In appearance and behavior, however, Laurie bears a much greater resemblance to Sarah Connor (Linda Hamilton, right), another victim suffering from PTSD after her encounter with an indestructible killing machine. Like Sarah in Terminator 2: Judgment Day, Laurie withdraws from society, trains herself in the use of firearms, maintains a secret underground arsenal, and is obsessed with training her child in self-defense… until she’s declared an unfit parent, and loses custody of her child. The child becomes convinced her mother’s crazy, until the monster finally reappears… and naturally, mother and child reconcile over their shared hardship before the climactic confrontation. The parallels are so obvious, it’s a wonder the producers aren’t facing a lawsuit.
Next to Sarah’s knowledge of the coming apocalypse, however, Laurie seems irrationally paranoid about a killer who had murdered three teenagers and a mechanic 40 years earlier, and languished in a mental institution ever since; ignoring every event from every sequel to date makes Michael a great deal less threatening, as does the decision to cast 61 year-old James Jude Courtney as the man behind the mask.
It’s not hard to sympathize with her daughter, Karen (Judy Greer), who has had to deal with Laurie’s mental illness all her life, and does her best to keep her family away from her mother’s rants. The family dynamic is believable, the drama is effective, and it’s a shame that so much of the film is wasted on Laurie’s teenage granddaughter and her friends, rather than focusing on the only unique and interesting human element in what is otherwise a run-of-the-mill slasher film.
I actually had a hard time keeping track of all the disposable teenagers — none of whom have any bearing on Laurie’s story whatsoever — although they act and sound like human beings, at least. Most slasher films can’t even make that claim.
Of course, this is not most slasher films, this is Halloween, and one advantage this series has always had over its trashy imitators is real talent behind the camera. Even the worst films of the series are beautifully lit and shot, and this is far from the worst — in fact, it’s one of the best in many respects — particularly in its camerawork.
In a loving homage to the Panaglide shot that opens the original film, there’s a three-minute tracking shot that follows Michael through a suburban neighborhood, in and out of two houses and back onto the street, featuring exquisitely-timed shadows, reflections on glass, and specific details that reference the original sequel, Halloween II (where Michael gets his knife, for example). It’s undoubtedly the most impressive display of filmmaking ever seen in a slasher film.
Deliberately establishing these parallels, however, draws attention to how much Michael’s behavior differs from that of the original films. In the ‘70s, Michael did a lot of stalking, and very little killing; he displayed forethought, patience, and creativity in how he displayed his victims for others to see. Over the years, these patterns of behavior have been largely forgotten — and to be fair, they make a significant return here — but there are also victims murdered immediately, and seemingly at random, which reduces him to the level of a backwoods simpleton like Jason Voorhees.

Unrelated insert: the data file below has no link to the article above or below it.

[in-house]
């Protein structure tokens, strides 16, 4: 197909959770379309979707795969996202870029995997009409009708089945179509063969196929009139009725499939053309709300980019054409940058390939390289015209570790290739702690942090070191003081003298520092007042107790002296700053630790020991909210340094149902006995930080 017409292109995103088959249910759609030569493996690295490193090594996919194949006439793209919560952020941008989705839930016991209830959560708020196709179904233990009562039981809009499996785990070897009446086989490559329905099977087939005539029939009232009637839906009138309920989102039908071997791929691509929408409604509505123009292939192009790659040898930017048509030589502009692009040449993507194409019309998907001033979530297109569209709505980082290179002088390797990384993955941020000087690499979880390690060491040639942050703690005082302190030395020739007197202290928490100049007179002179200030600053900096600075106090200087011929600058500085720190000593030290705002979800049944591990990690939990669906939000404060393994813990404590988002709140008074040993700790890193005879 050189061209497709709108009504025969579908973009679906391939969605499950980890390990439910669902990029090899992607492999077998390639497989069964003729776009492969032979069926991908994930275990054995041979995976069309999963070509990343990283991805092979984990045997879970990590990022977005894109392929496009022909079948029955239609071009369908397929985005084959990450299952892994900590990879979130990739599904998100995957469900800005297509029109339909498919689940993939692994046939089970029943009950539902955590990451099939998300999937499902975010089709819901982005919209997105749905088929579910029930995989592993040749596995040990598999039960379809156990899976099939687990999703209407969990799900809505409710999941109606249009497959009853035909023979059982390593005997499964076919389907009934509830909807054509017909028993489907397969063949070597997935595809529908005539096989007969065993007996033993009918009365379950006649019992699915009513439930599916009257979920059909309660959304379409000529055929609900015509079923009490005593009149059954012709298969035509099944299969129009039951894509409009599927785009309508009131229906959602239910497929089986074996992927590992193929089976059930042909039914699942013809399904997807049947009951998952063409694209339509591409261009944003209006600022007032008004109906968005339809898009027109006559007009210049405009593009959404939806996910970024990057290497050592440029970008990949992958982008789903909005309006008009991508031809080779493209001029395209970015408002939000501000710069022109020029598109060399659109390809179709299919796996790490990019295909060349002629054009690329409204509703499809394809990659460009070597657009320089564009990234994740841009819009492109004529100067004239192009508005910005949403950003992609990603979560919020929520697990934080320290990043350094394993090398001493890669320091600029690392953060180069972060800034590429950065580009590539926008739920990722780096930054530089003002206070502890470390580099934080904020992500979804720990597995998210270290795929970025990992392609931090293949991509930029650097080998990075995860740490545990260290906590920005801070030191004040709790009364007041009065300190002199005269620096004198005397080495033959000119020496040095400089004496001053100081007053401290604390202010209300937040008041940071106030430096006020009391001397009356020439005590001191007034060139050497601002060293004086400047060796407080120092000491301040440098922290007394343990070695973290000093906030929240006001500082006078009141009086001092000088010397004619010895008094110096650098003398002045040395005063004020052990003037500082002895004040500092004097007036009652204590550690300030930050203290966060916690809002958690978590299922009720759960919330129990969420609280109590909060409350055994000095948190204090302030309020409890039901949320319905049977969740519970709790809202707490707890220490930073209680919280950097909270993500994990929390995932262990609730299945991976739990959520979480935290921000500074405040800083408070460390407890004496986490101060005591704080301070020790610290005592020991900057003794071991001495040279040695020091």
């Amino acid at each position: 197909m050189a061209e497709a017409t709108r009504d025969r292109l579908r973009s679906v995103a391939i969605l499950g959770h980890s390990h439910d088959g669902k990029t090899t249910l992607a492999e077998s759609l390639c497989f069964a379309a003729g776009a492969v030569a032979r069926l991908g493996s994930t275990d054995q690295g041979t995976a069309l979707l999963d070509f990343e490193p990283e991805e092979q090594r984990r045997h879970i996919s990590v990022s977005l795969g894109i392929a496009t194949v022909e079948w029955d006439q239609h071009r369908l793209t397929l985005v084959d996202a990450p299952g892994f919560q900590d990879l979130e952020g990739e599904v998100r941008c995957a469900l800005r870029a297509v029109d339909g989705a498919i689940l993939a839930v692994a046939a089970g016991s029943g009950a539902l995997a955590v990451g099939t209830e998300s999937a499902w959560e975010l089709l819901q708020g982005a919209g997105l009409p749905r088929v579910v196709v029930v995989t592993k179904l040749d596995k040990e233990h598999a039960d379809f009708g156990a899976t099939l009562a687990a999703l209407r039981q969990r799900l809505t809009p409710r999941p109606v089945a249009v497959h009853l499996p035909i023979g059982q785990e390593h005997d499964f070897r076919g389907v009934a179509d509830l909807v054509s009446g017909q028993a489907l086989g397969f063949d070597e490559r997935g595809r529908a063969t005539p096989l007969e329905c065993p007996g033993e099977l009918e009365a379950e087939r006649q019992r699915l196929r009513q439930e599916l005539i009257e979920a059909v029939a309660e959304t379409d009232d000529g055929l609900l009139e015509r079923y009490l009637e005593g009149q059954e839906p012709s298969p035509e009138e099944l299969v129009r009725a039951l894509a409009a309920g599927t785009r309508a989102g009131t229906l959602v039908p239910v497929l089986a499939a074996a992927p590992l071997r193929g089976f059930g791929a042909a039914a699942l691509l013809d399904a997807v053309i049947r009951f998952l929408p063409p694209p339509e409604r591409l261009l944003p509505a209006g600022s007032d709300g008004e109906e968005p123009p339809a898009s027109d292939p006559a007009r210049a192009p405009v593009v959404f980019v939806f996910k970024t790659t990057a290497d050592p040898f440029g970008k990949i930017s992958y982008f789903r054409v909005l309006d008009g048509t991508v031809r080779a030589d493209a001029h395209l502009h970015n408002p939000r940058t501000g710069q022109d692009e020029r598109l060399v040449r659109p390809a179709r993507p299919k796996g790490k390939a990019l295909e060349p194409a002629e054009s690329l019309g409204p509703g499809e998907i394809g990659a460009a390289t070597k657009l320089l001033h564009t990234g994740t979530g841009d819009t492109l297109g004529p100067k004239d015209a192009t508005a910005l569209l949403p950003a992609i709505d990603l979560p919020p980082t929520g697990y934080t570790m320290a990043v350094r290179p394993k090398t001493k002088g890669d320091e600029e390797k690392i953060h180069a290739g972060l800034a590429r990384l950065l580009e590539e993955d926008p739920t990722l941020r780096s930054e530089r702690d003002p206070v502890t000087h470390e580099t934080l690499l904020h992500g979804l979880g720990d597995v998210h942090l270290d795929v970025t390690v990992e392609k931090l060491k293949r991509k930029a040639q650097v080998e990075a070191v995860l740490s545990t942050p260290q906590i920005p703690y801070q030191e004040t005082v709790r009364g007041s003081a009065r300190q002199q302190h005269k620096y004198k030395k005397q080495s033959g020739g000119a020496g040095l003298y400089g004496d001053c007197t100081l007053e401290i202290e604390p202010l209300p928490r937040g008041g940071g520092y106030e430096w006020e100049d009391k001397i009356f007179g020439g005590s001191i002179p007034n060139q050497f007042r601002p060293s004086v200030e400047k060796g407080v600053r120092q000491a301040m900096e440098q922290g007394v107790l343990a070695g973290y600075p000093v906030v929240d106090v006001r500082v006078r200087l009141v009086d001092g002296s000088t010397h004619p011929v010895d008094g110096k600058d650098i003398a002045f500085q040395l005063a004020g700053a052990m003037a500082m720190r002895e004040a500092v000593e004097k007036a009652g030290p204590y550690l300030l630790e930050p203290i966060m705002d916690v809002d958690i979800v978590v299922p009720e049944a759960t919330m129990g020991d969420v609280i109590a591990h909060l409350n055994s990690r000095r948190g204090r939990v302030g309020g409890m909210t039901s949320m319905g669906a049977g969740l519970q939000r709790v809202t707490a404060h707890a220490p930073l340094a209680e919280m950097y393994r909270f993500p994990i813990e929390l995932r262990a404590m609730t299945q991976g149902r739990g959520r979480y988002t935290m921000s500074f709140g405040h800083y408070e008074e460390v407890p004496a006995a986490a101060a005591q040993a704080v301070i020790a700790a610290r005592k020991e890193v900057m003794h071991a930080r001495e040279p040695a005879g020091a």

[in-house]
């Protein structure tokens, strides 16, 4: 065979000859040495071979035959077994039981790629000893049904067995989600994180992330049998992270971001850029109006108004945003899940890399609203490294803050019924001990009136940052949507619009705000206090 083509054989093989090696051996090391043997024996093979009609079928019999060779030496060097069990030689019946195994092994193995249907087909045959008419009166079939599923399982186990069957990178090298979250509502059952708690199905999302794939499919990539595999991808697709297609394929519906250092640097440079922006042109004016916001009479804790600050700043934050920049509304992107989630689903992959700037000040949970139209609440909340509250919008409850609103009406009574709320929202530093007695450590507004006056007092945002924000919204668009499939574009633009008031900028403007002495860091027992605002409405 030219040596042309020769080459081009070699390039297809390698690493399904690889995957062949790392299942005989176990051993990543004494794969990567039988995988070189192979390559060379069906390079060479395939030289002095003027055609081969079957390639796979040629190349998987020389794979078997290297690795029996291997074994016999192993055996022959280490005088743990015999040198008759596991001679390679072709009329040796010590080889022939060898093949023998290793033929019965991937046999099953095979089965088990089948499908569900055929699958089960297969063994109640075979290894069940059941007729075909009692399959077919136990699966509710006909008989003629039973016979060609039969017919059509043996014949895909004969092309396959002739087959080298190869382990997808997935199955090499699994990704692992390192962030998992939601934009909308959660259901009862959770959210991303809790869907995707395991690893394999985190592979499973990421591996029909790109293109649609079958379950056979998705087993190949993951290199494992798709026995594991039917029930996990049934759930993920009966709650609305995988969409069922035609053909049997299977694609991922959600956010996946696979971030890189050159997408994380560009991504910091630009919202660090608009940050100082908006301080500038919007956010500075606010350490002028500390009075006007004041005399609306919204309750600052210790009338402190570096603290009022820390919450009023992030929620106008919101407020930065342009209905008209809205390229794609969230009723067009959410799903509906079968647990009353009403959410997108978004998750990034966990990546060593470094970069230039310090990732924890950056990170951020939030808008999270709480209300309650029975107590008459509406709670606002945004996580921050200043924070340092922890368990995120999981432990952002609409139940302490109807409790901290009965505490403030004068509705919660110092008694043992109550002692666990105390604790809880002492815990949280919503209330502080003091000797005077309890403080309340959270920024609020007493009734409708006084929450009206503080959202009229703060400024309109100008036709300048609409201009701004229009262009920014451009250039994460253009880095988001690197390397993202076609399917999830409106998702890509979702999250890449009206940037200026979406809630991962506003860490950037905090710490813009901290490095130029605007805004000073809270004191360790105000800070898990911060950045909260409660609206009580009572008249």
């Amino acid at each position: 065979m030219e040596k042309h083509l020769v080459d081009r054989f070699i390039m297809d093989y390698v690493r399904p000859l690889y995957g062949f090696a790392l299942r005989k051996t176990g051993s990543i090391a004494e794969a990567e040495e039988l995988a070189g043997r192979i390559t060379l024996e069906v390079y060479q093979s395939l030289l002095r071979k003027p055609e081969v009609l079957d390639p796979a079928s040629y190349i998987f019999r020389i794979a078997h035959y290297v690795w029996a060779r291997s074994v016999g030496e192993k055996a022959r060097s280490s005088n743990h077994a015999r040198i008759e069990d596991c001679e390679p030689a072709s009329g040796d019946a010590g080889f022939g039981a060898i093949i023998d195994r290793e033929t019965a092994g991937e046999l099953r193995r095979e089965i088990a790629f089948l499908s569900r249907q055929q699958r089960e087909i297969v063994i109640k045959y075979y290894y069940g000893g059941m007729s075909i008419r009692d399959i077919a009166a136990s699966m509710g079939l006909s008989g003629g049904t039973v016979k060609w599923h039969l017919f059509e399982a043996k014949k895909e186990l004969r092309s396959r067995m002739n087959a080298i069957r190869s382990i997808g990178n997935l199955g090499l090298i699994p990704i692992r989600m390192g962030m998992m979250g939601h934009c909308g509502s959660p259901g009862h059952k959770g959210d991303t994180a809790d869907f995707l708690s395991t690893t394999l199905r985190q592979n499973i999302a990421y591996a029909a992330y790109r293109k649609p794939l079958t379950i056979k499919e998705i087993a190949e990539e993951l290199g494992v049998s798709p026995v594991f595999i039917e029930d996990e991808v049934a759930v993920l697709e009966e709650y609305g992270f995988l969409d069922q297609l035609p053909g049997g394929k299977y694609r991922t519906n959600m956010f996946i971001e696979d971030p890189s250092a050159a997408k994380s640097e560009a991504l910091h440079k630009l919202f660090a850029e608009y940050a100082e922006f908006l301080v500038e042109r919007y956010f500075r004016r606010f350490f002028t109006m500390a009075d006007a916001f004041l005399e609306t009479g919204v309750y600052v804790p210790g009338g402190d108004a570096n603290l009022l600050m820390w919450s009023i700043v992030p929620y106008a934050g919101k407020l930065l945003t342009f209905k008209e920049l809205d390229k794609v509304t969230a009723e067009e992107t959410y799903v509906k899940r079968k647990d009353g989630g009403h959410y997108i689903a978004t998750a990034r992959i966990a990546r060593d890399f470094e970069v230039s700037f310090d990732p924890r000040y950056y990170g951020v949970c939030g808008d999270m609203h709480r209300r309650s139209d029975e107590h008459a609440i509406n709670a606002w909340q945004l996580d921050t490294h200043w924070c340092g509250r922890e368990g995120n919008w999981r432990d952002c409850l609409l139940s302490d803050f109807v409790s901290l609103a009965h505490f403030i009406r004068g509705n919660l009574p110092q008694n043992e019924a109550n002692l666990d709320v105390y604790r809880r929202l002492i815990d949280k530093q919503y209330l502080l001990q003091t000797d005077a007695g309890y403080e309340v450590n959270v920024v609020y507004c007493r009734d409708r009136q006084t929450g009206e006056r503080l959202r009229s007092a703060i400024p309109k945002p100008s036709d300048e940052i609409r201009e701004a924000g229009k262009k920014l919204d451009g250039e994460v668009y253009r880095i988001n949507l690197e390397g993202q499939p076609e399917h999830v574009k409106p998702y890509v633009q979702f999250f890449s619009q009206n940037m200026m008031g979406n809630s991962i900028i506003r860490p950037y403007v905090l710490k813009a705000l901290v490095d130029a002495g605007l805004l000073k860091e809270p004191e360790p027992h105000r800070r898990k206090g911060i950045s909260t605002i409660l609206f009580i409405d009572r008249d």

Originally, Michael simply waited for the woman in curlers to turn her back before taking her knife; here, he bludgeons her to death with a hammer first. The change is impossible to ignore.
There are other sequel problems that plague this one as well, particularly its inconsistent tone. Moments of levity are common in modern horror films, especially when it comes to self-aware sequels, but such humor has never worked in the Halloween series. At best, jokes come off as weird and inappropriate; at worst, they completely ruin the mood of a scene. Minor characters such as police officers are often used for comic relief, and the ineffective cops in this movie are no exception.
Worse still, the narrative makes it clear that Michael’s complex displays simply couldn’t be achieved as depicted in the film. This macabre presentation, for example, features a dead cop in the driver’s seat of a police cruiser, placed there after Michael must’ve driven the car through the gate and into Laurie’s front yard, parking the vehicle in front of her house in plain view of her security cameras. Her son-in-law Ray (Toby Huss) hears the car approach, sees it on the monitor, looks at it through the window, then walks out the front door to approach it directly. At what point would Michael have been able to exit the vehicle, put the body of the dead cop in his place, lay the illuminated head of the other cop in his lap, close the door, and then circle around so that he could surprise Ray from behind?